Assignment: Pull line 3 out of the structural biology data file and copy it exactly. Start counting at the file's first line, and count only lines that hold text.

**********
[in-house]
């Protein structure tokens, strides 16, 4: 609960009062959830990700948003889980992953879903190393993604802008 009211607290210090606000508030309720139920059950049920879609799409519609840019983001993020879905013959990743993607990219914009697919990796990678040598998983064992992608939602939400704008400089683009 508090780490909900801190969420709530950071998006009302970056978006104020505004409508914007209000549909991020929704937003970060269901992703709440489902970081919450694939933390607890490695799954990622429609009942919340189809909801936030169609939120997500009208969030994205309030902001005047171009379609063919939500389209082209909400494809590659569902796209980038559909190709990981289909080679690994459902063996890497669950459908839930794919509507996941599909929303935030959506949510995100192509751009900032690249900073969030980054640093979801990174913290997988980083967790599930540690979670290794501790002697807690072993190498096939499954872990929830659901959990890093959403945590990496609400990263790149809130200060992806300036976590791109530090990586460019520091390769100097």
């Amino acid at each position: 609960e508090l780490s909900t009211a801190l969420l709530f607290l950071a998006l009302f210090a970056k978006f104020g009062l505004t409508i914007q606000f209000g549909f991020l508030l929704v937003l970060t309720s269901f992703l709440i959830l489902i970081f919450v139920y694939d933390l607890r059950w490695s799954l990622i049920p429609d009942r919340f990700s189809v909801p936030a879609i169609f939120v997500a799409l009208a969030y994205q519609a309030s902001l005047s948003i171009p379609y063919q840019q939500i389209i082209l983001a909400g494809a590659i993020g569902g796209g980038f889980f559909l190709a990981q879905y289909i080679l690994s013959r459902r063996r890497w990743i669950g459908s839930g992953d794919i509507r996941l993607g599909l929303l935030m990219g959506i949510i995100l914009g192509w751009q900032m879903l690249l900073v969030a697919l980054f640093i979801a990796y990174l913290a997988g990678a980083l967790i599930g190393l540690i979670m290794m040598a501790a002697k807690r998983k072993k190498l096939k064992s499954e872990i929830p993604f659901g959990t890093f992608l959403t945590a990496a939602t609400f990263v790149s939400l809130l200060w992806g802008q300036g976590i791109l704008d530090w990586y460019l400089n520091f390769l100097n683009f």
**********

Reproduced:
């Amino acid at each position: 609960e508090l780490s909900t009211a801190l969420l709530f607290l950071a998006l009302f210090a970056k978006f104020g009062l505004t409508i914007q606000f209000g549909f991020l508030l929704v937003l970060t309720s269901f992703l709440i959830l489902i970081f919450v139920y694939d933390l607890r059950w490695s799954l990622i049920p429609d009942r919340f990700s189809v909801p936030a879609i169609f939120v997500a799409l009208a969030y994205q519609a309030s902001l005047s948003i171009p379609y063919q840019q939500i389209i082209l983001a909400g494809a590659i993020g569902g796209g980038f889980f559909l190709a990981q879905y289909i080679l690994s013959r459902r063996r890497w990743i669950g459908s839930g992953d794919i509507r996941l993607g599909l929303l935030m990219g959506i949510i995100l914009g192509w751009q900032m879903l690249l900073v969030a697919l980054f640093i979801a990796y990174l913290a997988g990678a980083l967790i599930g190393l540690i979670m290794m040598a501790a002697k807690r998983k072993k190498l096939k064992s499954e872990i929830p993604f659901g959990t890093f992608l959403t945590a990496a939602t609400f990263v790149s939400l809130l200060w992806g802008q300036g976590i791109l704008d530090w990586y460019l400089n520091f390769l100097n683009f």